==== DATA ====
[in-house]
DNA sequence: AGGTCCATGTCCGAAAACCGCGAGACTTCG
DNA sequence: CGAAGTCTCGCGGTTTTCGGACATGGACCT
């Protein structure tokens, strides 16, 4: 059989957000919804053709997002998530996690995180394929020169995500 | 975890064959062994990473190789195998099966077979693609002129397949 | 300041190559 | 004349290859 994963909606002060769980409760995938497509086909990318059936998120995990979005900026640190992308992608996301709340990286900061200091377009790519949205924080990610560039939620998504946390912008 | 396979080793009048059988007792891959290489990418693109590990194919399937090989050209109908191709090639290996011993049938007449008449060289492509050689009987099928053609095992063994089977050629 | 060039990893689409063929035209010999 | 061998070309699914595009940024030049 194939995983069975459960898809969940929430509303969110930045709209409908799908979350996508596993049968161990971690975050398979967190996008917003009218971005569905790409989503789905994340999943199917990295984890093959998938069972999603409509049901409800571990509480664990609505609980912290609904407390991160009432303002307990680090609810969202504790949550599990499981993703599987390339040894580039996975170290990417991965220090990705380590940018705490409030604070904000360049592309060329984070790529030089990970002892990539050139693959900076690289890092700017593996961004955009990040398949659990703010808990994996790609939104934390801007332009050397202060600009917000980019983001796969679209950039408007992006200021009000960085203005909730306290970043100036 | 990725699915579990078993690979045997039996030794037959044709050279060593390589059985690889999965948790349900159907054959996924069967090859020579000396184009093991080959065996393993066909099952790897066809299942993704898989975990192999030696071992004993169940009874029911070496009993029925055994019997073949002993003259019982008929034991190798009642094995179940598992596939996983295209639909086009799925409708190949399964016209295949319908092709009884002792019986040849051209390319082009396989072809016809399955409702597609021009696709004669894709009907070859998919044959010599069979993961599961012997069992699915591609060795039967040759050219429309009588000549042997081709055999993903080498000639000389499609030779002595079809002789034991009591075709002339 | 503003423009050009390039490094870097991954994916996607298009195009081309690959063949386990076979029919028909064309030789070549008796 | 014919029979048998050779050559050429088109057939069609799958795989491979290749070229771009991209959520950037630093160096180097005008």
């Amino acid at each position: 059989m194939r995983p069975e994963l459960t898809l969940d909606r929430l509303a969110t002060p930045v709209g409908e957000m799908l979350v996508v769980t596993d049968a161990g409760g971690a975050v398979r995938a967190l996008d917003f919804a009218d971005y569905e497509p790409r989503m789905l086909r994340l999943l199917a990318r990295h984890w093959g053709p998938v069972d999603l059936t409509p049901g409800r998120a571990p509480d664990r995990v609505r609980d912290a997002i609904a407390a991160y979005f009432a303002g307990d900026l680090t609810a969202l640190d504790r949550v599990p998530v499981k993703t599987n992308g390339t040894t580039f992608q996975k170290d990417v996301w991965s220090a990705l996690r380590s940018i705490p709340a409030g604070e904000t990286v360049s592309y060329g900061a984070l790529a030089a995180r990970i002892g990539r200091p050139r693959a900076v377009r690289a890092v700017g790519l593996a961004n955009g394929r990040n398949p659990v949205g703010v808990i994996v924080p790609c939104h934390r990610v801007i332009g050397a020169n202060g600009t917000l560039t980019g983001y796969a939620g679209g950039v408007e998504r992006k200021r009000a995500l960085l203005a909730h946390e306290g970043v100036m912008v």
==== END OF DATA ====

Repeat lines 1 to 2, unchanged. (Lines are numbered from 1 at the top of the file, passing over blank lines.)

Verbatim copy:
[in-house]
DNA sequence: AGGTCCATGTCCGAAAACCGCGAGACTTCG